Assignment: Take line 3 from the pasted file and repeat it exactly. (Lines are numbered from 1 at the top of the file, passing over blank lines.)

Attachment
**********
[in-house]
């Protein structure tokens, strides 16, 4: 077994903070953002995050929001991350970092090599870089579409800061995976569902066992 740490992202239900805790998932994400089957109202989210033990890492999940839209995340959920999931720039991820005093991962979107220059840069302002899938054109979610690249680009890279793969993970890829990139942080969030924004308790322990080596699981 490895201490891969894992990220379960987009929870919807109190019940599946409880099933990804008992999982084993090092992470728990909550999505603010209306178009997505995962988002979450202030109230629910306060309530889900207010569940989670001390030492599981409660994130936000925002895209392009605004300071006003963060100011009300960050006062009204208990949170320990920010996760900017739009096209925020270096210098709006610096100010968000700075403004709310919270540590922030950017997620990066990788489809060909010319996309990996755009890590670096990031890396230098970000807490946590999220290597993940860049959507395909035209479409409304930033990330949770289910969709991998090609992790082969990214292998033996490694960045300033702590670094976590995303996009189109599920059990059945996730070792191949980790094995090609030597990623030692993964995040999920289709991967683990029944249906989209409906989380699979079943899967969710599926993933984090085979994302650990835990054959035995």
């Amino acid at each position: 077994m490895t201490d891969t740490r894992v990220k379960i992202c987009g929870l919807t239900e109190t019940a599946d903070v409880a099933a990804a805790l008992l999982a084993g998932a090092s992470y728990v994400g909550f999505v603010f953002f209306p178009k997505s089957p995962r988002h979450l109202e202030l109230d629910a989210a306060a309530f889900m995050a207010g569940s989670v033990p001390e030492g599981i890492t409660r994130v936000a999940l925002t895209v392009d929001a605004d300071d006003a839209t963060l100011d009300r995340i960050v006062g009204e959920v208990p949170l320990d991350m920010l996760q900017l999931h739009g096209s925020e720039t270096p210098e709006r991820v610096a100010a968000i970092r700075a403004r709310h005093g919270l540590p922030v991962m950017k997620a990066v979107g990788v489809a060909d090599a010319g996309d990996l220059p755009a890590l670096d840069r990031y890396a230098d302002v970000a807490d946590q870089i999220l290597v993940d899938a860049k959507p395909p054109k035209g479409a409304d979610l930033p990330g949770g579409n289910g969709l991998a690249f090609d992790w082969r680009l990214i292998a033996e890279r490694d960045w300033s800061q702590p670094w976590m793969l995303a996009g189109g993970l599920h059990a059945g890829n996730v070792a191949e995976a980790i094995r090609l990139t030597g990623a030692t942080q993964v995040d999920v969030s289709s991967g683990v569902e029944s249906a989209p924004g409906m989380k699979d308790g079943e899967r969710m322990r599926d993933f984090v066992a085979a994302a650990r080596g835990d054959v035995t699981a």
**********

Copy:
């Amino acid at each position: 077994m490895t201490d891969t740490r894992v990220k379960i992202c987009g929870l919807t239900e109190t019940a599946d903070v409880a099933a990804a805790l008992l999982a084993g998932a090092s992470y728990v994400g909550f999505v603010f953002f209306p178009k997505s089957p995962r988002h979450l109202e202030l109230d629910a989210a306060a309530f889900m995050a207010g569940s989670v033990p001390e030492g599981i890492t409660r994130v936000a999940l925002t895209v392009d929001a605004d300071d006003a839209t963060l100011d009300r995340i960050v006062g009204e959920v208990p949170l320990d991350m920010l996760q900017l999931h739009g096209s925020e720039t270096p210098e709006r991820v610096a100010a968000i970092r700075a403004r709310h005093g919270l540590p922030v991962m950017k997620a990066v979107g990788v489809a060909d090599a010319g996309d990996l220059p755009a890590l670096d840069r990031y890396a230098d302002v970000a807490d946590q870089i999220l290597v993940d899938a860049k959507p395909p054109k035209g479409a409304d979610l930033p990330g949770g579409n289910g969709l991998a690249f090609d992790w082969r680009l990214i292998a033996e890279r490694d960045w300033s800061q702590p670094w976590m793969l995303a996009g189109g993970l599920h059990a059945g890829n996730v070792a191949e995976a980790i094995r090609l990139t030597g990623a030692t942080q993964v995040d999920v969030s289709s991967g683990v569902e029944s249906a989209p924004g409906m989380k699979d308790g079943e899967r969710m322990r599926d993933f984090v066992a085979a994302a650990r080596g835990d054959v035995t699981a």